RIPTA’s Financial Woes Take Center Stage at Recent Hearing


PROVIDENCE — At a quiet Senate Finance Committee hearing last Tuesday night, the Rhode Island Public Transit Authority’s fiscal woes took the main stage.

Legislators discussed RIPTA’s budget, which currently includes an $8 million deficit, and discussed two pieces of legislation that would help fund the agency. Both bills were held for further study.

RIPTA staff and state Office of Management and Budget director Brian Daniels answered questions about the authority’s financial situation and an efficiency study the governor’s office has tasked RIPTA with completing by Jan. 1.

Sen. Jonathan Acosta, a Democrat representing Central Falls and Pawtucket, followed the financial walk-through by presenting bills to the committee that would increase RIPTA funding.

The first of the bills, S2169, would allocate some of the current tax revenues from rideshares (Uber and Lyft) to RIPTA and also impose a 75-cent surcharge to fund the Transit Master Plan (TMP).

Currently, taxes on rideshares transfer to the state’s general fund. 

“We did not make the revenue generated from [rideshares] go directly to the industry that it was leading into an existential crisis,” Acosta said. “This bill course corrects that problem.”

The second bill, S2547, if passed, would put a $100,000,000 bond question on the ballot in November.

“It essentially infuses a shock of capital in RIPTA,” Acosta said. The language of the bill says the bond money would go toward the Transit Forward RI 2040, also known as the TMP.

Sen. Frank Ciccone, a Democrat representing Providence and Johnston, asked whether the language around the TMP would be too vague to voters. The plan would improve and increase RIPTA service in the hopes of getting more people to take public transit and thereby help reduce carbon emissions.

Acosta said he would pass that concern on to the bill’s sponsors.

The members of the public who spoke on the bills and RIPTA’s budget said they favored any way to help fund bus service to avoid cuts and improve access.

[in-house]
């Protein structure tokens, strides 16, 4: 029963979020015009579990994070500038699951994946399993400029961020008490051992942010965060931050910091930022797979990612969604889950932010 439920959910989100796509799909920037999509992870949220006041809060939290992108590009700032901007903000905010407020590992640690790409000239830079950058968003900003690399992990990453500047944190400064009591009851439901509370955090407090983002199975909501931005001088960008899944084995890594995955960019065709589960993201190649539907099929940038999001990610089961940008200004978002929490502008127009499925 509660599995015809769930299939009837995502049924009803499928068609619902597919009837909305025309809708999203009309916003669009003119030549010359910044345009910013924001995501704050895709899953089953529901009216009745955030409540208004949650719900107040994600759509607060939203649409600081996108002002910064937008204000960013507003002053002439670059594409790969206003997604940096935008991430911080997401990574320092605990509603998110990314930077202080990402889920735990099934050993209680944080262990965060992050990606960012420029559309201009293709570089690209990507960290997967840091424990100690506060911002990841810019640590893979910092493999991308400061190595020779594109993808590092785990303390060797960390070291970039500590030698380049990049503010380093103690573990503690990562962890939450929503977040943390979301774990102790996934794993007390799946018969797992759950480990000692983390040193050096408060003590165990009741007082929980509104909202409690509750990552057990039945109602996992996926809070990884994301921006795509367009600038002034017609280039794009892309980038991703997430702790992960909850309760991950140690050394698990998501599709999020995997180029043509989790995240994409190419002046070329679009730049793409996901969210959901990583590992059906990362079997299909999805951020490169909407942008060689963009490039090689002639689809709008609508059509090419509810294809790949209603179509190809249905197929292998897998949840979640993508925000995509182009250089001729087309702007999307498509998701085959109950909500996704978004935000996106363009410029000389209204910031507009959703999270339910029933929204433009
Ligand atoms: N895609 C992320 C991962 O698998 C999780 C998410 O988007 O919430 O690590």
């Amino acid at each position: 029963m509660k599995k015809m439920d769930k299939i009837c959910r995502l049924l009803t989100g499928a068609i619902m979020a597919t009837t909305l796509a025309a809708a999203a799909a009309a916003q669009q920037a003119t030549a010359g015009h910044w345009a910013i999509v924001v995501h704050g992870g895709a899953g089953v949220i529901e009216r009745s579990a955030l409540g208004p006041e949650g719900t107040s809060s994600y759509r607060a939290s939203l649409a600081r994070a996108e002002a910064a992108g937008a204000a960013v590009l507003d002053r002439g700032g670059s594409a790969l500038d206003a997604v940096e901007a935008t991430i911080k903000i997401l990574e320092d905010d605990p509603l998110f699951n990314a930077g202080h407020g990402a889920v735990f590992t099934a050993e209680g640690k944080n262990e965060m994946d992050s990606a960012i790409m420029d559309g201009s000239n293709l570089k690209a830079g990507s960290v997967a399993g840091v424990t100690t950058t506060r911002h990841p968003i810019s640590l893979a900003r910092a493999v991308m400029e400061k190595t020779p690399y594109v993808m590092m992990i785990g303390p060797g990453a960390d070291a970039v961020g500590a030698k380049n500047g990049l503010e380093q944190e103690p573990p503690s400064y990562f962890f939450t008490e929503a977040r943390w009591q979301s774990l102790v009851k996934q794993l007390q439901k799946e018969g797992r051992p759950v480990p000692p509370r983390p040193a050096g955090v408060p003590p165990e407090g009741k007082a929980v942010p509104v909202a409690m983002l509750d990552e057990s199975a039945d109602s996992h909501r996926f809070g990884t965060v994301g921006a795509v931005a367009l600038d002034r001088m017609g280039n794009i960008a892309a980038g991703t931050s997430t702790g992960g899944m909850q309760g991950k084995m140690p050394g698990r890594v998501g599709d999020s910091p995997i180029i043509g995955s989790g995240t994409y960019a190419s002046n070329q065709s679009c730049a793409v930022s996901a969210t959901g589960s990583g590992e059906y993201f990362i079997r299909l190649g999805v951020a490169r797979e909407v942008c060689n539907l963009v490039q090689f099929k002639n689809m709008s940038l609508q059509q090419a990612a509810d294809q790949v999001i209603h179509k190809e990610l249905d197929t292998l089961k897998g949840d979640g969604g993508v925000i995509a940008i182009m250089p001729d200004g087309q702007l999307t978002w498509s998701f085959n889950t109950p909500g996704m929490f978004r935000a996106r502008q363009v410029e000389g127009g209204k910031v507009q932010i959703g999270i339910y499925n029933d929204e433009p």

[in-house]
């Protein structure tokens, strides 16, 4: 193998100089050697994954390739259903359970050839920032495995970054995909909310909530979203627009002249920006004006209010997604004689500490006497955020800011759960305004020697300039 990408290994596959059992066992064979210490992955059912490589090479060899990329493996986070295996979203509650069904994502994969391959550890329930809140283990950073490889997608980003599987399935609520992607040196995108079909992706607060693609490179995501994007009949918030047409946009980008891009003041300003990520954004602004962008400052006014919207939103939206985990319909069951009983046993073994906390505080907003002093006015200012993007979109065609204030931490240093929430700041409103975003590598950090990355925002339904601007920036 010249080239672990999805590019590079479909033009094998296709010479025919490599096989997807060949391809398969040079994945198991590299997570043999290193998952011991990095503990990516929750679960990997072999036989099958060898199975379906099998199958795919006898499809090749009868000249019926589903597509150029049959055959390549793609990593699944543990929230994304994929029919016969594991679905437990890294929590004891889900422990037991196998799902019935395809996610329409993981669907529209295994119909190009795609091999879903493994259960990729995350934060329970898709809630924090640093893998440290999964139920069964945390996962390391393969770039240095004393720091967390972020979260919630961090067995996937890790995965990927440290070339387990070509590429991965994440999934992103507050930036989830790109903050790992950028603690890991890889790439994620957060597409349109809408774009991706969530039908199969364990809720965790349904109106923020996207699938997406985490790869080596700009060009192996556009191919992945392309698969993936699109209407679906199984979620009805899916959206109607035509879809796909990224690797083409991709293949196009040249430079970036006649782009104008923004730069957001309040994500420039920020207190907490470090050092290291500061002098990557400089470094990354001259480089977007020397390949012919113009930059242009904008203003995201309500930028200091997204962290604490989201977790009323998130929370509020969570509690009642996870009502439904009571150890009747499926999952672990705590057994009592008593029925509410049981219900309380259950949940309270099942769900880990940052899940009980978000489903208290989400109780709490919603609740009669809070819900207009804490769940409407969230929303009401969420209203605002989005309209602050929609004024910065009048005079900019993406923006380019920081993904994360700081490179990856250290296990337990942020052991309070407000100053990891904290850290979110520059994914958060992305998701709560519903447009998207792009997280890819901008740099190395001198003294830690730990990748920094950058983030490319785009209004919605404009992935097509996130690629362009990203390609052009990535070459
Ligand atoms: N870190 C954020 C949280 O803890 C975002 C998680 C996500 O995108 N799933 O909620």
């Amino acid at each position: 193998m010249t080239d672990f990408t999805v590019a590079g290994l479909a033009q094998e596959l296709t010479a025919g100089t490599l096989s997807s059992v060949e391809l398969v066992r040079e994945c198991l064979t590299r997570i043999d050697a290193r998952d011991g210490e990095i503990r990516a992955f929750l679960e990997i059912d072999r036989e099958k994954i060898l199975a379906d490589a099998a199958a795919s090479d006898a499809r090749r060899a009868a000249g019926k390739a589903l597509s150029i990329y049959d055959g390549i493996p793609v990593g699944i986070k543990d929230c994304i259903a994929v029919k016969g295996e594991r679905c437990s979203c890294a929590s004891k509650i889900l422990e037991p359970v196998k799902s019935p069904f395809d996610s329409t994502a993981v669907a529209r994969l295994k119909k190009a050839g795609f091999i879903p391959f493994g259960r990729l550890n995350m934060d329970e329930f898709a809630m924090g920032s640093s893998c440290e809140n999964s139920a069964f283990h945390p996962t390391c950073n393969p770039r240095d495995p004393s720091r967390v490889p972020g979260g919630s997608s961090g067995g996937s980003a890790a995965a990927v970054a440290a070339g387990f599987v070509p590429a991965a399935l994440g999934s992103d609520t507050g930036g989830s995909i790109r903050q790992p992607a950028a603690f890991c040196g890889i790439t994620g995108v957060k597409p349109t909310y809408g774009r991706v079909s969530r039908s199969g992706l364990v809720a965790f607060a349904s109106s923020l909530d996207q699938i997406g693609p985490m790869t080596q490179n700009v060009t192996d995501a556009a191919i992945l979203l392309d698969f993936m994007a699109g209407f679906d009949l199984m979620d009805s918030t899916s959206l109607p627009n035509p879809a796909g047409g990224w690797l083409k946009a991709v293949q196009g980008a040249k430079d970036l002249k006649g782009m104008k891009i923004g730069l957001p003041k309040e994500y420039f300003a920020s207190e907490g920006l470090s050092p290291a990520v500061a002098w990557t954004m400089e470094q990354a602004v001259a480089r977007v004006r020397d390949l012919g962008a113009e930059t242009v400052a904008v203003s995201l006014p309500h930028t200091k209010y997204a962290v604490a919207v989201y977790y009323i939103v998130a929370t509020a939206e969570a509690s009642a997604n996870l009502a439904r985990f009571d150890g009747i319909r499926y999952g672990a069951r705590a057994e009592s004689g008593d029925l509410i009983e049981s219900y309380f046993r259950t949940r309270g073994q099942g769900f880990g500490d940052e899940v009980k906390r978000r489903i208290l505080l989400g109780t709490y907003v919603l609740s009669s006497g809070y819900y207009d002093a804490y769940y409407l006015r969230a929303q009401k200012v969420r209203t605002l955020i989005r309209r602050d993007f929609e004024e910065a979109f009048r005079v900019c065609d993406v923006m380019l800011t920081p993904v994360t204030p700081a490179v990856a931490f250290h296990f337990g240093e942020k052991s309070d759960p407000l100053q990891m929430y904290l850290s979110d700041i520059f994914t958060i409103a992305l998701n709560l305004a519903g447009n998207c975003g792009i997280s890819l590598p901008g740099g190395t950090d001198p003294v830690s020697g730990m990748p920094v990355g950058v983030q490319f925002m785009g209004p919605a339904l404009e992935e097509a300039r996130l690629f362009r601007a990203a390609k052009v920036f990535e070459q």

“We got here, into this conundrum, because of years of underfunding of public transit in the state,” said Nicole O’Laughlin, Save RIPTA campaign manager. “But we can, we can invest.”

O’Laughlin spoke about how leaving RIPTA with a deficit would lead to further service cuts, on top of those proposed to respond to driver shortages.

Grown Smart Rhode Island deputy director John Flaherty said his organization, which promotes green development and advocates against urban sprawl, supports both bills.

Although Flaherty said the state has a way to go to make the system better and more convenient for riders, RIPTA has strengths that it can build on.

“We got the bones to support a first-grade transit system. And yes, it’s expensive,” he said. “I’m not going to back away from that.”


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  1. note the bond in question is actually for $100 illion, for capital expenditures for the TMP such as more buses that would be needed to expand service, more shelters and amenities at bus stops, signal priority equipment to help speed up bus trips, and, help electrify the MBTA commuter rail which would make that service quicker, quieter, more reliable as well as cleaner. If $100 million sounds high, note the 1/4 mile widening of I-95 north is about $250 million, repairing overpasses on Route 146 and one new one is about $190 million, and the state is allocating about $237 million every year to eliminate local property taxes on cars – everything the state does seems expensive

  2. These two bills would be a step in the right direction. Currently the public Transit system is woefully inadequate for tourism. Our public transit currently looks like what some third world country would Although most third world countries have better mass transit systems than we do.

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